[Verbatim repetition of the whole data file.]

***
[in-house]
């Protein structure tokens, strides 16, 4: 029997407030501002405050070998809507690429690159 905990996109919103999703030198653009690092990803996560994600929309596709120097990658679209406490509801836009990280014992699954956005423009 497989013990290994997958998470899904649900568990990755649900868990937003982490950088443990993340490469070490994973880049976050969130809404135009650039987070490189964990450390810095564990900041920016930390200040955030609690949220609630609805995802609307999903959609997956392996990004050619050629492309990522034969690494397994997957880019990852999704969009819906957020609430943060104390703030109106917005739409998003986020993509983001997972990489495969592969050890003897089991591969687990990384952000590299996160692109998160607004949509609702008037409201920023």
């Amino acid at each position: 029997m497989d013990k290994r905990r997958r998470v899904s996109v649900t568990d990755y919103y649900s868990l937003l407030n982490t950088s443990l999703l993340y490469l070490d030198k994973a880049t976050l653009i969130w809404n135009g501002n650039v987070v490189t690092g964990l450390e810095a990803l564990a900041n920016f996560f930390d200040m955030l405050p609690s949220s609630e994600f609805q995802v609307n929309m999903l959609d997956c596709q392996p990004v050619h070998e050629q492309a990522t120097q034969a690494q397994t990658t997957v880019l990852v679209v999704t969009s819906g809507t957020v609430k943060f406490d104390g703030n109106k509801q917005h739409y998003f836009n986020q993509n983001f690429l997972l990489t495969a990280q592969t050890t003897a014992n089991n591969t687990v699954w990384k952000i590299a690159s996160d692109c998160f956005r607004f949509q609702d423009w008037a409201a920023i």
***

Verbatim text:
[in-house]
């Protein structure tokens, strides 16, 4: 029997407030501002405050070998809507690429690159 905990996109919103999703030198653009690092990803996560994600929309596709120097990658679209406490509801836009990280014992699954956005423009 497989013990290994997958998470899904649900568990990755649900868990937003982490950088443990993340490469070490994973880049976050969130809404135009650039987070490189964990450390810095564990900041920016930390200040955030609690949220609630609805995802609307999903959609997956392996990004050619050629492309990522034969690494397994997957880019990852999704969009819906957020609430943060104390703030109106917005739409998003986020993509983001997972990489495969592969050890003897089991591969687990990384952000590299996160692109998160607004949509609702008037409201920023």
């Amino acid at each position: 029997m497989d013990k290994r905990r997958r998470v899904s996109v649900t568990d990755y919103y649900s868990l937003l407030n982490t950088s443990l999703l993340y490469l070490d030198k994973a880049t976050l653009i969130w809404n135009g501002n650039v987070v490189t690092g964990l450390e810095a990803l564990a900041n920016f996560f930390d200040m955030l405050p609690s949220s609630e994600f609805q995802v609307n929309m999903l959609d997956c596709q392996p990004v050619h070998e050629q492309a990522t120097q034969a690494q397994t990658t997957v880019l990852v679209v999704t969009s819906g809507t957020v609430k943060f406490d104390g703030n109106k509801q917005h739409y998003f836009n986020q993509n983001f690429l997972l990489t495969a990280q592969t050890t003897a014992n089991n591969t687990v699954w990384k952000i590299a690159s996160d692109c998160f956005r607004f949509q609702d423009w008037a409201a920023i």